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Why I choose HRCI – Part One

Alice Dendinger | September 24, 2015 | Performance Management, Talent Management, Trust

This is Part One of a series of posts on “Why I choose HRCI.”

The HR certification field is going through an identity crisis.

In May 2014, the Society for Human Resource Management (SHRM) announced a new competency model for HR Professionals.  Personally, I was thrilled with their move until they announced a new certification exam that would reflect the competencies in the model.  To be honest, I was extremely upset, disappointed and disheartened.  SHRM was pursuing their own certification exam independed of HRCI.

Test TakersSHRM is the world’s largest HR professional organization, with more than 250,000 members worldwide. Although HRCI and SHRM are legally separate organizations with different governing boards, they were closely intertwined. HRCI was created in 1973 by SHRM (then known as the American Society for Personnel Administration) and was originally called the ASPA Accreditation Institute for the purpose of overseeing its professional certification process. Their belief at the time was the need for an independent agency to administer the exam thus giving the independence, oversite and credibility needed for a professional certification. But now SHRM is competing with HRCI for a share of that market.  This is according to Mike Losey, former HRCI board member and past president and CEO of SHRM.  “The founding principle was that HRCI would issue the test and SHRM would handle the test preparation and stay out of the testing processing completely,” he says.  It was set up as a firewall.  Today, Mr. Jackson states that there is a governing board established within SHRM with a firewall.

The new SHRM-CP (Certified Professional) and SHRM-SCP (Senior Certified Professional) exams were administered to the public for the first time in January of this year, 2015.  Results will not be available until August. Anyone who already had a PHR or SPHR certification was given a golden ticket to take the exam multiple times until they could pass it.  According to Mr. Jackson, he said that “SHRM assumes that anyone currently holding the certification is competent so they should be able to easily get the SHRM-CP or SHRM-SCP credentials.”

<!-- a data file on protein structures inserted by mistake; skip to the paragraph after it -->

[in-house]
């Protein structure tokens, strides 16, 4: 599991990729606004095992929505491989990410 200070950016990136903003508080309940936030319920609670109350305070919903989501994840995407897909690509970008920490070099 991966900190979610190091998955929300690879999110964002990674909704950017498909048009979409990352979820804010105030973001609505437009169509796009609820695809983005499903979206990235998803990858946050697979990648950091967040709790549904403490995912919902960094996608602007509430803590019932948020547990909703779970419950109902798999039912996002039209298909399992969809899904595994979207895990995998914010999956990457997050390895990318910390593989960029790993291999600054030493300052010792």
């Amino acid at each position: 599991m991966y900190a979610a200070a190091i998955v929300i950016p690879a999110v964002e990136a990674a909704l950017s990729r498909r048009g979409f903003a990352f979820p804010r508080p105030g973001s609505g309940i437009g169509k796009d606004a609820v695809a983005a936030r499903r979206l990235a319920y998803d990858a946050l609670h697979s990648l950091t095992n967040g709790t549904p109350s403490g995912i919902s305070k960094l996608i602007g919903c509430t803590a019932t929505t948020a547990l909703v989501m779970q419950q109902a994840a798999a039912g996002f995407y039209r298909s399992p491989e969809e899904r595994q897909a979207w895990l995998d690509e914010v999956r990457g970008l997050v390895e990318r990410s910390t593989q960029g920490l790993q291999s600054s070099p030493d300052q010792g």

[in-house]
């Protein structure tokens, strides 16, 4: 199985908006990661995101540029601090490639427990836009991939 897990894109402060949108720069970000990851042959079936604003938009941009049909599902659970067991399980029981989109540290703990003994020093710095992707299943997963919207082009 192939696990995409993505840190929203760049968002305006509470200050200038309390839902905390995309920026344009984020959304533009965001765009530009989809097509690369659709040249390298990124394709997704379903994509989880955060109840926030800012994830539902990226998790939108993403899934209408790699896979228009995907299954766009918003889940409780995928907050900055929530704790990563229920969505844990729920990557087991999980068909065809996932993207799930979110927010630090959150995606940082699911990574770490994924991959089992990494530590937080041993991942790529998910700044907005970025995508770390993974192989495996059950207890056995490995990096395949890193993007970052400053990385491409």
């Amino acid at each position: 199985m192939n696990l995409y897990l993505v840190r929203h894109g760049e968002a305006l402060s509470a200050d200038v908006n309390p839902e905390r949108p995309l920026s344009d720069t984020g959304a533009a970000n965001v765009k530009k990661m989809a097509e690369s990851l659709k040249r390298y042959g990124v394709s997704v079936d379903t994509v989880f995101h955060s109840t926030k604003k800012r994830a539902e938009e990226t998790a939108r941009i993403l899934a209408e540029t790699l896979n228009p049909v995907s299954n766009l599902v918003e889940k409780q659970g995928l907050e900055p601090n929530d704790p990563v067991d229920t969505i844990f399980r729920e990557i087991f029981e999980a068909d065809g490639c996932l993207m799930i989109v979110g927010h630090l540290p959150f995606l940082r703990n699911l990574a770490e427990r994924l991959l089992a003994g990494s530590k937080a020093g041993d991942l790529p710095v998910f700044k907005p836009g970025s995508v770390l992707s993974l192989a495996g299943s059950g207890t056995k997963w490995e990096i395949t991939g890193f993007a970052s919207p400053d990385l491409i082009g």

Further, to be eligible to take the SHRM-CP exam, individuals with HR-related graduate degrees need essentially no professional experience, whereas the PHR and SPHR exams require that an individual with a Masters degree have at least 1 year in an HR-specific position prior to being eligible to obtain the qualification as a certified HR professional.

Why has SHRM taken this approach?  Does it have to do with the demands of the millennial generation?

I do realize I will upset some people by saying this, but I believe that having a certification should mean more than getting out of school and taking a test.  It should be based in some amount of on-the-ground experience.  I have always considered this base of real experience to be a strength of the SPHR/PHR qualification.  According to national standards, to become certified by exam, the exam must have three components: